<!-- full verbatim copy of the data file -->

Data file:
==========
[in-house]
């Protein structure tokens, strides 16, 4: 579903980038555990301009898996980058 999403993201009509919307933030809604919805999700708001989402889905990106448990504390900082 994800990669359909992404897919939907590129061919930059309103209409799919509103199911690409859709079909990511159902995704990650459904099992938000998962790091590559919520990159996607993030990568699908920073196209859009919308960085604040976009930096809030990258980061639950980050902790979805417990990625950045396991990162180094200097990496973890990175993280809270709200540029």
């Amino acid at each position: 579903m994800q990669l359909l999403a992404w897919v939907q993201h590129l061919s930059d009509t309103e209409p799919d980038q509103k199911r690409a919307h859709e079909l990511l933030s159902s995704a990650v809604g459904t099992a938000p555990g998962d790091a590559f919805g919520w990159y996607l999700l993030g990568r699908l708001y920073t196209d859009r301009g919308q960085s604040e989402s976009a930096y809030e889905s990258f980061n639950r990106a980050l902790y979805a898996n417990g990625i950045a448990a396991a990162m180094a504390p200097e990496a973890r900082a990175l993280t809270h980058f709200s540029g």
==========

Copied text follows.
[in-house]
């Protein structure tokens, strides 16, 4: 579903980038555990301009898996980058 999403993201009509919307933030809604919805999700708001989402889905990106448990504390900082 994800990669359909992404897919939907590129061919930059309103209409799919509103199911690409859709079909990511159902995704990650459904099992938000998962790091590559919520990159996607993030990568699908920073196209859009919308960085604040976009930096809030990258980061639950980050902790979805417990990625950045396991990162180094200097990496973890990175993280809270709200540029």
């Amino acid at each position: 579903m994800q990669l359909l999403a992404w897919v939907q993201h590129l061919s930059d009509t309103e209409p799919d980038q509103k199911r690409a919307h859709e079909l990511l933030s159902s995704a990650v809604g459904t099992a938000p555990g998962d790091a590559f919805g919520w990159y996607l999700l993030g990568r699908l708001y920073t196209d859009r301009g919308q960085s604040e989402s976009a930096y809030e889905s990258f980061n639950r990106a980050l902790y979805a898996n417990g990625i950045a448990a396991a990162m180094a504390p200097e990496a973890r900082a990175l993280t809270h980058f709200s540029g």